Twohy, David

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(1955-    ) US filmmaker, sometimes credited as David N Twohy or D T [sic] Twohy, best known for the Riddick series Pitch Black (2000), The Chronicles of Riddick (2004), and The Chronicles of Riddick: Dead Man Stalking (2013), and as one of the two writers actually credited on Waterworld (1995). He also wrote drafts of Alien³ (1992) – where his major contribution was the Prison-planet setting – worked on the screenplay of Impostor (2001) during its expansion to feature length, and rewrote and directed Darren Aronofsky's World War Two haunted-submarine (see Under the Sea) script Below (2002).

Twohy's first screenplay credit was on Critters 2: The Main Course (1988; see Critters), where his script was reworked by director Mick Garris, but he came to notice with the fantasy Warlock (1989), an engagingly preposterous mashup of Highlander (1986) (see Highlander II: The Quickening) with The Terminator (1984) in which feuding seventeenth-century wizards Timeslip to present-day LA. His debut as director followed with Disaster in Time (1991), a modest but assured TV-movie adaptation of C L Moore's time-tourism novella "Vintage Season" (September 1946 Astounding). His first theatrical feature was The Arrival (1996), a low-budget Paranoid thriller about an Invasion by alien Shapeshifters; the sequel Arrival II (1998) was directed by Kevin S Tenney. Pitch Black, his third feature as director, was a similarly unassuming genre piece about a group of crashed space colonists besieged by photophobic aliens, but proved a surprise international hit; with its astute and sf-enthused star, Vin Diesel, Twohy co-devised an expansive franchise concept on a much grander Space-Operatic scale, unveiled in the big-budget sequel The Chronicles of Riddick (2004) and its tie-ins, including an animated feature The Chronicles of Riddick: Dark Fury (2004) and the first of two Videogames. Though the film had its fans, it failed to cross over to wider audiences and underperformed commercially; nevertheless, Twohy and Diesel worked patiently on keeping the franchise alive, with a more modestly budgeted third instalment eventually filmed for a 2013 release, and plans for two further sequels. Twohy has also written Mainstream films including The Fugitive (1993) and GI Jane (1997), but to date has only directed one, the bravura twist thriller A Perfect Getaway (2009), whose virtuosic sustained misdirection inventively deconstructs the poetics of screenwriting.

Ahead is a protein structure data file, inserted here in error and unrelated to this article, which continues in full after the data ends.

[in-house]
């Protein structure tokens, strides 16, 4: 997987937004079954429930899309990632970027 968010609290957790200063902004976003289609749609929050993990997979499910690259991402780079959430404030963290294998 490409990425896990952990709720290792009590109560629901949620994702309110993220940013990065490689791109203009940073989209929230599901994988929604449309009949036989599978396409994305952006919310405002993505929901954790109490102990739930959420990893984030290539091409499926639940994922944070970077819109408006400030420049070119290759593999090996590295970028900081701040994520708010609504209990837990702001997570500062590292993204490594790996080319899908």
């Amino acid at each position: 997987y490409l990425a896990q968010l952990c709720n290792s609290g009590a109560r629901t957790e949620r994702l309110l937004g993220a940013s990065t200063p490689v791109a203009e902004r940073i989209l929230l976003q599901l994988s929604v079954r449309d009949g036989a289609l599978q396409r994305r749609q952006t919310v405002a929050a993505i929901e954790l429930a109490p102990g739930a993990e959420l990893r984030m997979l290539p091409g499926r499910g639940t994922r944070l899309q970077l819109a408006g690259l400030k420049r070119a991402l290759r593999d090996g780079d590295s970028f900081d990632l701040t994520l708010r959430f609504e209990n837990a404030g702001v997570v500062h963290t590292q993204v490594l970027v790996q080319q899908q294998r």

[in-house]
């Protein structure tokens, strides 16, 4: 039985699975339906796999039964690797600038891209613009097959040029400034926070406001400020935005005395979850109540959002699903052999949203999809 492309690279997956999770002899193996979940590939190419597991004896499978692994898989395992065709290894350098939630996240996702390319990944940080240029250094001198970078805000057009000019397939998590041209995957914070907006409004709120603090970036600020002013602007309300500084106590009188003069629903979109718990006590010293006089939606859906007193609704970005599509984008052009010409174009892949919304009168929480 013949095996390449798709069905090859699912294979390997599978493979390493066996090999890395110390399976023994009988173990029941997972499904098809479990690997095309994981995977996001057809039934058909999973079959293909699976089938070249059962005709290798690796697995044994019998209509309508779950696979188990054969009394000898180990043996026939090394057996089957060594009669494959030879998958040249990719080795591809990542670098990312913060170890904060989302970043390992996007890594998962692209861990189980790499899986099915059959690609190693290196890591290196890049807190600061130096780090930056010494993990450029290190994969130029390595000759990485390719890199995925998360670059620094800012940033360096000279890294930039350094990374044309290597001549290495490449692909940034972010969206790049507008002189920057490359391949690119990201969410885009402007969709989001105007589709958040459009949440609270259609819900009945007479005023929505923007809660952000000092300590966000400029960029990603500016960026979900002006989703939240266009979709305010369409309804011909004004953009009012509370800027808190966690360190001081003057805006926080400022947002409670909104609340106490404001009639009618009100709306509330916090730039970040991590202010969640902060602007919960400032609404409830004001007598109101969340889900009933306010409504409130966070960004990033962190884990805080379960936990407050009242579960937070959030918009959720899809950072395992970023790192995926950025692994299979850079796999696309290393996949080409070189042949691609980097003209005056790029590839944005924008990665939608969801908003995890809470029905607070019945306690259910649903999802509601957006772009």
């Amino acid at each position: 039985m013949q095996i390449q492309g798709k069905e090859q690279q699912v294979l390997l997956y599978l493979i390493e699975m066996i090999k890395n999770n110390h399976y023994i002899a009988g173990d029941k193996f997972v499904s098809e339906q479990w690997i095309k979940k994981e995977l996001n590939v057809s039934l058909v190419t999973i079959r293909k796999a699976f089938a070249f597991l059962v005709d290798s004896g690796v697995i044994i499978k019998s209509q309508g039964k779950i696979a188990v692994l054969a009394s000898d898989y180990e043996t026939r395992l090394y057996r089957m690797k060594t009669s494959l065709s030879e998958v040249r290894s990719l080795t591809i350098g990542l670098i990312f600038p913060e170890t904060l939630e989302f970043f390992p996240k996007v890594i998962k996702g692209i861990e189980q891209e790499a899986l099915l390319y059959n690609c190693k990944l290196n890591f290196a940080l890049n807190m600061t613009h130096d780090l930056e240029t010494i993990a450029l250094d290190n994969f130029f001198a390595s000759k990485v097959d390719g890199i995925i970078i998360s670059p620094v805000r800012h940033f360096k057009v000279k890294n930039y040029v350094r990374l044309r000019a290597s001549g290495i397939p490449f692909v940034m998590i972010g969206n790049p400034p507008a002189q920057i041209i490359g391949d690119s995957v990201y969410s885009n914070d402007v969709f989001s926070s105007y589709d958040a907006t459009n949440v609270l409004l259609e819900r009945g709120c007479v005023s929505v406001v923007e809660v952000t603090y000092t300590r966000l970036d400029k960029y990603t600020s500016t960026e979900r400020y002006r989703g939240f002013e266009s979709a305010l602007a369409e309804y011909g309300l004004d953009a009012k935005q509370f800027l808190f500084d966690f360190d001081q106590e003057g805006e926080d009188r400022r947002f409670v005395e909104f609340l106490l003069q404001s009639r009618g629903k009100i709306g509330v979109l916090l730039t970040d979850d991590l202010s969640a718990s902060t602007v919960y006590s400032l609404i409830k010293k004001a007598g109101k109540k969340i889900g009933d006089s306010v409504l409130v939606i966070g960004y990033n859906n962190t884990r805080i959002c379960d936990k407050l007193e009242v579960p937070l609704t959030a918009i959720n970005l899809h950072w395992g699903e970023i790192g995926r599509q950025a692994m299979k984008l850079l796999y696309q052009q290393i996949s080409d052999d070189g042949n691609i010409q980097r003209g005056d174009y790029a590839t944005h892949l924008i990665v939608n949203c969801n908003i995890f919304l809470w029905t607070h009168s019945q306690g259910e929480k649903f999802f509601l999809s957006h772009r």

A resourceful and professionally versatile B-movie genre veteran who has helped to salvage some famously troubled studio projects during his rise up the ranks, Twohy has seen much of his more ambitious and upscale early work as a screenwriter assimilated into others' credits – though he has reclaimed the favour by reworking, and sharing credit on, the scripts by other hands he has directed. He has grown as a filmmaker with the budgets and prestige of his projects, and with the extent of his own creative control; the disappointing Below is his one stumble to date, and since then he has worked with his own material. An admirer of George Miller's Mad Max films (see Mad Max), he has an unembarrassed relish for genre formulae and their potential for sportive recombinance, but is also engaged, where resources permit, by the genre's potential for epic. [NL]

David Neil Twohy

born Los Angeles, 18 October 1955

died

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